Sunday, 1 September 2019 saw the launch of National Arbor Month by Deputy Minister of Environment, Forestry and Fisheries, Ms Maggie Sotyu in Port Elizabeth. This year’s theme is Forests and Sustainable Cities.
Against this year’s theme of Forests and Sustainable Cities, Forestry South Africa (FSA) has compiled an infographic showcasing key areas in which the South African forestry sector and its 1.2 million hectares of commercially farmed trees not only play an important role in South Africa’s economy, but in society and our natural environment.
Plantations and prosperity
The forestry and forest products sector recently pledged its support to the Public-Private Growth Initiative’s (PPGI) five-year business plan which will see close to R19bn be unlocked for investment in forests and forestry products and services across the value chain.
The R19bn commitment includes a R1.8bn investment in plantation forestry and R17bn in infrastructure development that will enable the sector to increase wood fibre production. This will be done through the sustainable planting and farming of trees for processing into renewable and sustainable wood, pulp and paper-based products. This, in turn, will create jobs and foster economic growth in rural and urban areas.
Guided by industry associations FSA, Sawmilling South Africa and the Paper Manufacturers Association of South Africa, the PPGI programmes will create significant new employment opportunities for women and youth in rural areas through new afforestation, replanting programmes and artisanal and apprenticeship opportunities in sawmilling, pulp, paper, bio-refinery and renewable energy production.
The South African forestry sector – comprising large-scale corporate growers, around 1,300 commercial timber farmers and more than 20,000 small-scale timber growers – contributes R69bn per year to the GDP. From trees to timber, pulp, paper and recycling, the forestry-to-paper value chain employs more than 156,000 people – with a further 690,000 people dependent on forestry for their livelihoods.
Further to this, forestry companies are active corporate citizens, investing in education, health, community and enterprise development and food security, at a local level, mostly in rural areas where the need is greatest.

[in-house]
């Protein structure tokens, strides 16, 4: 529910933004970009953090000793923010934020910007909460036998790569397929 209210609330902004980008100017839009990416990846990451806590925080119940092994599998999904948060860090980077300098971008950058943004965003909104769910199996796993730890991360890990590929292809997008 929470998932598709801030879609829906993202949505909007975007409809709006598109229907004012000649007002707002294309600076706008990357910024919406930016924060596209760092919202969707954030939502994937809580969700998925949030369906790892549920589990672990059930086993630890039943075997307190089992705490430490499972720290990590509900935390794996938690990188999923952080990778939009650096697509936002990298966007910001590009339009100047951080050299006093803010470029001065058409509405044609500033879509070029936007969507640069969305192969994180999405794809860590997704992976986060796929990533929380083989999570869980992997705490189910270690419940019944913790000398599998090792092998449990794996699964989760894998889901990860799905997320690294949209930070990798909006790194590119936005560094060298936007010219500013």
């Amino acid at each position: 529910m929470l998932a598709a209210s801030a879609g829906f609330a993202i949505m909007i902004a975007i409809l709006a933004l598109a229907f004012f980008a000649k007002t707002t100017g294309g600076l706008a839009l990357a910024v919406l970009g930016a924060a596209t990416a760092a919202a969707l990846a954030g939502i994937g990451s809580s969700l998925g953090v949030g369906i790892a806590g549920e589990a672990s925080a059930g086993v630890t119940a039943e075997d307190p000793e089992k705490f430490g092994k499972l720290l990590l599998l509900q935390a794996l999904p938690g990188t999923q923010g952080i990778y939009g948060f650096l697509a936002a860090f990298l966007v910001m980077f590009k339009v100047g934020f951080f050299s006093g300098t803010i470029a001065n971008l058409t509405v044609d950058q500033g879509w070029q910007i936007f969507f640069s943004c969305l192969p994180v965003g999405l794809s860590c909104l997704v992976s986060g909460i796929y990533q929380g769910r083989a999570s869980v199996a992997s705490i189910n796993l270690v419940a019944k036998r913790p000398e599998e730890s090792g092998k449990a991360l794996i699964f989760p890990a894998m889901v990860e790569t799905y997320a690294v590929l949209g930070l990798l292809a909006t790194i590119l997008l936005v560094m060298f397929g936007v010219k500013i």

Plantations and the planet
Trees – in both indigenous forests and commercial plantations – are nature’s greatest recyclers. They take in carbon dioxide, keep the carbon for their growth and release oxygen. The carbon remains in the wood, even when it is converted into other products, helping to mitigate climate change.
Plantations that are sustainably managed in line with international best practice reduce soil erosion and the subsequent silting of valuable water resources. They also provide habitats for a diversity of animals, birds and plants. South Africa prides itself on a responsible and sustainably-managed forestry sector that balances productive plantations with sound conservation management and social responsibility.
Plantations and people
Plantations represent 7% of the earth’s forested areas[i], but provide for more than half of the wood used for industrial purposes. From the moment we rise in the morning, we make use of products derived from trees: the label on the coffee jar, toilet paper and the kitchen table. Wooden trusses support the roofs above our heads while paper makes it possible to be productive at work. Even the vitamins we take or the low-fat yoghurt we eat contains wood – as a purified powder called microcrystalline cellulose.
Forestry can also be fun. It is a treasure trove for eco-tourism and provides the perfect playground for mountain bikers, hikers, trail runners and nature lovers.
National Arbor Month is an annual campaign coordinated by the national Departments of Agriculture, Forestry and Fisheries and Environmental Affairs in partnership with Total South Africa, Food and Trees for Africa and Good Green Deeds.